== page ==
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Caution - Noob Ahead!


Guest IgnativsElvis
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Guest IgnativsElvis

Great forum guys - learning a lot!

To start out with, I own an '03 Ducati SS800. This is my first ever bike although I putted around a bit on a buddy's Katana 600 for a bit. I have put about 4600 miles on my bike since I bought it last May and they weren't the prettiest 4600 miles either let me tell you.

 

As with most new riders, I have an enormous fear of turns stemming from my fear of becoming road rash. I'm the guy that does the "kick the bike out from under you" turn thing. While I understand that physically that's one of the worst things to do, I can't seem to get past the fear of leaning over too far and falling over. I know it seems silly but it is what it is.

 

The other thing is I'm very sensitive to how my bike is handling and any little sense of slip causes me to tense immediately which is also a bad thing

 

I have at least a 1" chicken strip on my back tires, and despite the obvious ego drain I'm more concerned with how I can go about getting more comfortable on my specific bike, push it close to the limit but not all the way, recognize when I'm there, and how to correct if I go past.

 

Let's say for example I'm driving down one of the freeways here in Seattle. My thought coming up to a turn is "oh, ######!" Then my mind starts worrying about pebbles on the road, a poorly-placed crack or expansion joint, all the things that could go wrong kind of thing. And then yes there's the bike-kickout as I slow down from 70 to 55 or 60 going into the corner.

 

Similarly I have this necessity for needing to see where I'm going, and when I go for mountain road rides, with nice tight twists and blind corners and so on, I can't enjoy it as I don't know what's coming up and am unsure about how to correct or compensate for what's up ahead. I imagine going around a tight mountain corner even at moderate speeds (40 let's say) and there's a deer in the road or even something as inane as a strip of gravel. All I'm thinking is bad things and that in turn causes me to lock up, slow down and lose confidence.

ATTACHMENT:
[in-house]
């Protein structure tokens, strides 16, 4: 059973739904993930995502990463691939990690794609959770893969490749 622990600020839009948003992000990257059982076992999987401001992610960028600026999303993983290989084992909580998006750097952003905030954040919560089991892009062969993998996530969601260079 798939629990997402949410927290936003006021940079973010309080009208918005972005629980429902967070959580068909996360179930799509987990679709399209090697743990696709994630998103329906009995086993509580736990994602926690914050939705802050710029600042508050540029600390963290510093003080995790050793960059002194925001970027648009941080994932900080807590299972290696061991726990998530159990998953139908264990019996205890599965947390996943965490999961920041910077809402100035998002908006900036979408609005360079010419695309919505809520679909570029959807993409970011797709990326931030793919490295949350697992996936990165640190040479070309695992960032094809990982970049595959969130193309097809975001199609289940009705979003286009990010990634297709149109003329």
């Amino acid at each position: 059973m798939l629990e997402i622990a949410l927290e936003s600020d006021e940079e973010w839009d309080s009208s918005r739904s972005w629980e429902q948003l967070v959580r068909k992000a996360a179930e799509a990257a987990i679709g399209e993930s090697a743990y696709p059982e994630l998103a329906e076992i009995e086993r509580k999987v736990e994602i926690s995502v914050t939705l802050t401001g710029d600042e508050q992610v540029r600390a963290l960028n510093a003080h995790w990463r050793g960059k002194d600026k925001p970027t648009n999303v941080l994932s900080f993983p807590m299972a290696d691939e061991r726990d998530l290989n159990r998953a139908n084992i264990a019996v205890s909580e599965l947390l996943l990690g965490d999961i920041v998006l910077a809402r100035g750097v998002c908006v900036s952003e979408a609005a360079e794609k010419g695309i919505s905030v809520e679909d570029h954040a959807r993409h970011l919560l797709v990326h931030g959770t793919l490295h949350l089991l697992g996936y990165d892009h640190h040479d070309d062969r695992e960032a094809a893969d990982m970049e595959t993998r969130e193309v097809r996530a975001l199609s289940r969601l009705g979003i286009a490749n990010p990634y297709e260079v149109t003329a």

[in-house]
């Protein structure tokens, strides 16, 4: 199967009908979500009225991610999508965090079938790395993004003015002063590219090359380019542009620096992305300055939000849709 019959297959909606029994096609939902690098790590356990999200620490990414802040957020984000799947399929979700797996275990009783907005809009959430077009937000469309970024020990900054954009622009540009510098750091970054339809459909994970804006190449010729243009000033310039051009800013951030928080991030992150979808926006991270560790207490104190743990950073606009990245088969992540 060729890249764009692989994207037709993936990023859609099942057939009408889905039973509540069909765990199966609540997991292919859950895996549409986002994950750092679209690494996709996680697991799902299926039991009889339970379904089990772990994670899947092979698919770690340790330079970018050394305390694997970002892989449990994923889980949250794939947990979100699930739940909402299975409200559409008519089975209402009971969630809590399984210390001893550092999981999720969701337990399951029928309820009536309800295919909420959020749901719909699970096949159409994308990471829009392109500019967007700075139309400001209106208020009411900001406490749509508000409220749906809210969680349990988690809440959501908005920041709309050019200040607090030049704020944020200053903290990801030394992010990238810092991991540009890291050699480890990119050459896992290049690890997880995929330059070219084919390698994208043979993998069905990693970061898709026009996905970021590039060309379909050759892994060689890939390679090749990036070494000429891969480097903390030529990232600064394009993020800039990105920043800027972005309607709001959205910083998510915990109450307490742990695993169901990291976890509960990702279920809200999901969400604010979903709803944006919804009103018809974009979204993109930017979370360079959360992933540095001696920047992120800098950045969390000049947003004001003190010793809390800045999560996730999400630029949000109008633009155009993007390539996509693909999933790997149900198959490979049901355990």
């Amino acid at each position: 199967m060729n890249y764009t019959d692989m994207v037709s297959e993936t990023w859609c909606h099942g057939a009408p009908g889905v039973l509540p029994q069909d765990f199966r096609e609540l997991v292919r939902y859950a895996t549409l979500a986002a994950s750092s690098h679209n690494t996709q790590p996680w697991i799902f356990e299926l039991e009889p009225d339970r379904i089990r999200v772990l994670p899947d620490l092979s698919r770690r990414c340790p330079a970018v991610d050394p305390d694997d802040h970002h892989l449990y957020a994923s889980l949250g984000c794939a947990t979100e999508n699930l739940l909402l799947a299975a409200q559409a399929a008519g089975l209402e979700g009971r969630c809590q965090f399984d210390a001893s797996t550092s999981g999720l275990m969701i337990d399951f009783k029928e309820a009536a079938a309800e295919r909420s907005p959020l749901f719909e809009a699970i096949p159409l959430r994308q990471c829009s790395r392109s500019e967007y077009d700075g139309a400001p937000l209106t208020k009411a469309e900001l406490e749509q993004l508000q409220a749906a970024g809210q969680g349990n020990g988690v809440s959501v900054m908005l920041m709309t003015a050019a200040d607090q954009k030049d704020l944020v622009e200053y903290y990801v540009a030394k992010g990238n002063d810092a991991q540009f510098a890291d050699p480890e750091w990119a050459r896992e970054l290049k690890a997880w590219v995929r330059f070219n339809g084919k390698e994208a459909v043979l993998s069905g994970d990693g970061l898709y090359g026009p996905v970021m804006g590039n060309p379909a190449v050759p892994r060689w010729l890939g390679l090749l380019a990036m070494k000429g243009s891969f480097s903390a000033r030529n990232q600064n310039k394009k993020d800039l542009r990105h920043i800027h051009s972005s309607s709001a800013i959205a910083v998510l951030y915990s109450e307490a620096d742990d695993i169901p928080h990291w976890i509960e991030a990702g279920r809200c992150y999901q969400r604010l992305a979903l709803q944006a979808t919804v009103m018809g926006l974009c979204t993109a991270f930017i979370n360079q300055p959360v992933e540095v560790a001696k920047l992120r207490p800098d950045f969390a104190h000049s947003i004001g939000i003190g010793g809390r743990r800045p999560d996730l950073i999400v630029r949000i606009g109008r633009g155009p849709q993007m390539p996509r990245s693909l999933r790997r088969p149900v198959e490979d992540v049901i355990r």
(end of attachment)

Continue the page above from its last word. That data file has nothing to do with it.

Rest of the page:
So question number one - what is the best way (or at least a recommended way) to get familiar with how far over I can tip the bike before it becomes a casualty of pavement? And how can I determine my maximum turning speed? I'm assuming that if the tires start to slip radially I should NOT let up on the gas. If I start to slip linearly I should NOT hit the gas.

 

Question number two - what mental prep should I be doing at each turn. How do you guys deal with "what's around the corner" syndrome?

 

I would have thought after as many miles as I've put on my bike some of these fears and apprehensions would have gone away or at least reduced somewhat but to be frank I'm still chicken sometimes - call it self-preservation.

 

No I haven't read Keith's book but I will.

 

I would like to do some track days but the weather in Seattle is, well, not the best for winter or spring riding.

 

At this point, I'm after confidence in myself and my bike and impriving my technique. Knee dragging is a bonus but to be honest don't really care about that right now.

 

I'm looking for practical road techniques. The track for me is a ways off.

 

Thanks!

~Sentinal